I see that Dore is claiming that they are ready to train people and award an accredited qualification or words to that effect. So, it looks like there may be a DDAT Institute in the offing or they may be looking to persuade some desperate uni. to accredit the qualification. If so, it looks like they are moving towards the 2nd and 3rd options.

  11. ex employee

    Dynutrix- you obviously know sweet [obscenity redacted] about how the Dore treatment worked and from one who does, the more you write, the bigger [obscenity redacted] you sound!!!

    Admin edit: obscenities removed but we decided to let your comment through as your level of commentary speaks for itself.

  12. William Peters

    As someone who’s son completed the Dore method in 2006 I can only praise Wynford Dore and the wonderful staff at the Cardiff Clinic to which James attended.

    I was the best £2000 I have spent and turned a very shy dyslexic boy into a confident young man who achieved 8 GCSE’s last year and is studing As to go onto University.

    Prior to this he was an underperforming child and we had tofund his extra tuition on top of the school fees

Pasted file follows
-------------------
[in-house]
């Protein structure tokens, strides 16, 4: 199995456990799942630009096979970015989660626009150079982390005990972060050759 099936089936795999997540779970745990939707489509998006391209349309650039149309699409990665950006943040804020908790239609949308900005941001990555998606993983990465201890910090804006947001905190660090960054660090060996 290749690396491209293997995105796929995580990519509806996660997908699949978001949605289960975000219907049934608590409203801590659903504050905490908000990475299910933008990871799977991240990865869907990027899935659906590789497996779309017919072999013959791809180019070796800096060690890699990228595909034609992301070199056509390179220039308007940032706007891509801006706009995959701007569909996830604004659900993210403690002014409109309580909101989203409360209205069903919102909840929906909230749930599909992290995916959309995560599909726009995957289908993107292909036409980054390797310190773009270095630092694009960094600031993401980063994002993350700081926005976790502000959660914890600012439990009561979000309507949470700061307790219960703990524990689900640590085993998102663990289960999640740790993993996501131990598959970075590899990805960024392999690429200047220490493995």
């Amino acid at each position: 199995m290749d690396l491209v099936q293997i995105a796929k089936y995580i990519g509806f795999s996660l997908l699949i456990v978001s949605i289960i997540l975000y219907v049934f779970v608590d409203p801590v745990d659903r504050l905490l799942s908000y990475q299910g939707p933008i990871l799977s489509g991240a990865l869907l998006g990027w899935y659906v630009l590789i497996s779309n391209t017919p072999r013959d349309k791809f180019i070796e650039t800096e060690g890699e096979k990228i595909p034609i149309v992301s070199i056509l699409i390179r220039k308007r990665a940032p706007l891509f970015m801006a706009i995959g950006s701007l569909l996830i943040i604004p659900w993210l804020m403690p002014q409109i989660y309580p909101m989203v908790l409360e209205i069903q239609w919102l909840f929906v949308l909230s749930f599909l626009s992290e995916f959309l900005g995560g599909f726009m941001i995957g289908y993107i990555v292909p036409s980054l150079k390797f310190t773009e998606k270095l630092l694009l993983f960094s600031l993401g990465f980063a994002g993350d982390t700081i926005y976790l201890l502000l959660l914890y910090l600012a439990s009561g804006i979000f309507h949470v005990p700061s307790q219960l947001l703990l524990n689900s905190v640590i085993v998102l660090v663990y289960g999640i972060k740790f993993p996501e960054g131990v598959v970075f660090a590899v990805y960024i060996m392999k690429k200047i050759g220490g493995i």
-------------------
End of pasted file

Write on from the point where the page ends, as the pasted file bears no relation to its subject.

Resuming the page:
As a business man looking at he the Dore business model it was flawed in as much as the estblishment didnt acknowledge it however 1000’s of parents will vouch how this has changed lives for the better..

    Bill- Peters Bristol

    • It is splendid that this worked so well for your son.

      Nonetheless, the ‘scientific justification’ for the Dore Method is worthless and this is why “the establishment” was unable to acknowledge it. It’s not even as if Dore kept decent records that would have made an adequate series of case-studies.

      • Likewise, glad to hear that your son is doing so well now. However, without more research on Dore it’s not possible to be sure that this played a significant role in his achievements: clearly, dyslexic children do development in all kinds of impressive ways, entirely without exposure to Dore.

  13. John Peters

    I’m considering applying for a job at Arnold Lodge School of which Mr Dore is the Director. Any thoughts would be helpful